Alaska is famous for a lot of things; endless wilderness, icy glaciers, wild creatures. Now it’s famous for canopy-jumpers. Zippers, if you will – people who spend their days frolicking among the stands of spruce and cottonwood near the town of Talkeetna, Alaska, a place already famous for a cat-mayor and mountain climbing.
It’s time to zip, people, and the Alaska Travelgram Show team traveled north today to do just that with Denali Zipline Tours.
Ziplining is not new to the Alaska tourism industry, per se; it’s just new to southcentral Alaska, so pardon my extreme enthusiasm as I describe the farthest north zipping experience here, there, or anywhere. Owner Sandra Loomis invited our crew to be one of the first zippers since opening July 8, and without much prodding, off we went.
Talkeetna is a fast 2.5 hours north of Anchorage, making it a manageable day trip for most families. Denali Zipline Tours HQ is located on Main Street, sandwiched between Wildflower Cafe (incredible food, fascinating ambiance), and the historic Talkeetna Roadhouse (breakfast or non-breakfast, conversation, and kitch). All tours begin and end here, with a meet and greet, waiver signing, and transportation to the Operations Base, 3 miles from downtown.
Cottonwood and spruce trees shivered a welcome as our party gathered for “Ground School” in preparation for the Big Zips. In all, 9 zips, 3 suspension bridges, and 1 rappel await guests of Denali Zipline Tours, along with careful supervision and “catching” by incredibly knowledgable staff. Nobody zips without Ground School, proving his or her ability to follow directions, use a hand brake, and properly direct one’s body the correct way. All zippers must weigh at least 90 lbs and be 10 or older – the reason I remained on the ground, today (with actual zipping lasting 2 hours, I wasn’t comfortable leaving 50-lb, 7 year-old AK Kid behind).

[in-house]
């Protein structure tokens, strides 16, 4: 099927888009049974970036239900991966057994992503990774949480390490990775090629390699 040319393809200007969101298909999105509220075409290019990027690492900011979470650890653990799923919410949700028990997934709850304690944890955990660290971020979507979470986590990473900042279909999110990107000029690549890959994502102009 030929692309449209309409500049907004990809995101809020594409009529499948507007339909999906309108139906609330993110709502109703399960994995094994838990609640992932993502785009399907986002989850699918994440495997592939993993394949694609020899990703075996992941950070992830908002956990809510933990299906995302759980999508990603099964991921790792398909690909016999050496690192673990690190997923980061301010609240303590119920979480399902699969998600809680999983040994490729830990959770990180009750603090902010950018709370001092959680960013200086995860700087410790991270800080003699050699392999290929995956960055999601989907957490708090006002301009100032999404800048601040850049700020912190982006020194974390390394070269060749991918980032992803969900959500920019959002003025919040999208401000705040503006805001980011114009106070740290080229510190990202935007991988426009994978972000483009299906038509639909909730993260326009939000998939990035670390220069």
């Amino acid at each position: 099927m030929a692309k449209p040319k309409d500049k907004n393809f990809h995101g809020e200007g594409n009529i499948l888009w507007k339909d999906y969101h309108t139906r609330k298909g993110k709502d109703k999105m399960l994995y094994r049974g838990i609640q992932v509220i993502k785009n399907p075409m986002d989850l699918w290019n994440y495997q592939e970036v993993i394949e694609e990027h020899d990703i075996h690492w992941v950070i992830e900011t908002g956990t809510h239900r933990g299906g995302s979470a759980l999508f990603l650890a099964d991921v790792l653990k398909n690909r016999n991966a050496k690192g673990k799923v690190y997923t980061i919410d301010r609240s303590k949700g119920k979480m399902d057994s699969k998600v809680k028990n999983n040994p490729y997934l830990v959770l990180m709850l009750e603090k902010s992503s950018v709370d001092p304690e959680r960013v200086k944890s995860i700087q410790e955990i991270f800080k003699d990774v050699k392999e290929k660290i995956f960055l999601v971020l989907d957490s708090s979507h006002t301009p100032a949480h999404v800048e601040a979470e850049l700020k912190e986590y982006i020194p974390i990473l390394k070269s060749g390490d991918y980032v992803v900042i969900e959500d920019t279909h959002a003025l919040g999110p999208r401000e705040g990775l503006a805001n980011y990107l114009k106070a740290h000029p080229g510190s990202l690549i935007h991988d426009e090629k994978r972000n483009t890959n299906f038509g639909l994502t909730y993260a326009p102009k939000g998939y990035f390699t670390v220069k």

It was a great day to zip, though. Sunny skies and temperatures in the 70’s made for some pretty stunning photo ops as the Travelgram Team wound its way through the canopy. Not zipping? Ask staff for an escort along the grubbed-out trails beneath the platforms, getting a completely different view of the incredible work involved to keep a system like this running safely. My guide explained the process: every morning, the entire crew walks the course, ensuring all bolts are tightened and all cables are fast. One staff member zips the cables above, and every single tree is inspected from root to tip; the torque from a day of zippers is tough on these forest giants.
All zips are fantastic, but the grand finale is a 700-foot, over-the-water leap of faith, where reflections are common and guests are, by now, shrieking with delight rather than trepidation. See the smiles? You can have one that wide, too.
Important stuff to know
Cost: The 3-hour Canopy Adventure Tour is $149/pp for adults, $119/pp for kids 10-14. Transportation and all equipment is provided.
Bring/Wear: Closed-toed shoes, long pants/sleeves, bug spray, and your camera. Tie back long hair.
Know the scenario: You will be in the air during the entire experience. When not zipping, you’ll be standing on a narrow platform clipped to a cable, staring at the ground far, far below. A bit nerve-wracking at first? Yes. Insurmountable? Not on your life. In fact, I can think of no better parent-child bonding experience for the tween/teen age group. That said, if you or your child truly afraid of heights, consider this attraction very carefully. Denali Zipline Tour managers can help you make this decision.
If you and your partner/friend/spouse have small kids who will not zip and thus one will remain behind, bring snacks, beverages, more bug spray, and some small toys to keep the kiddos occupied. No facilities other than a pit toilet are provided.
Contact: Reach DZT via their website at www.denaliziplinetours.com, or by phone, 907-733-3988, toll-free 855-733-3488.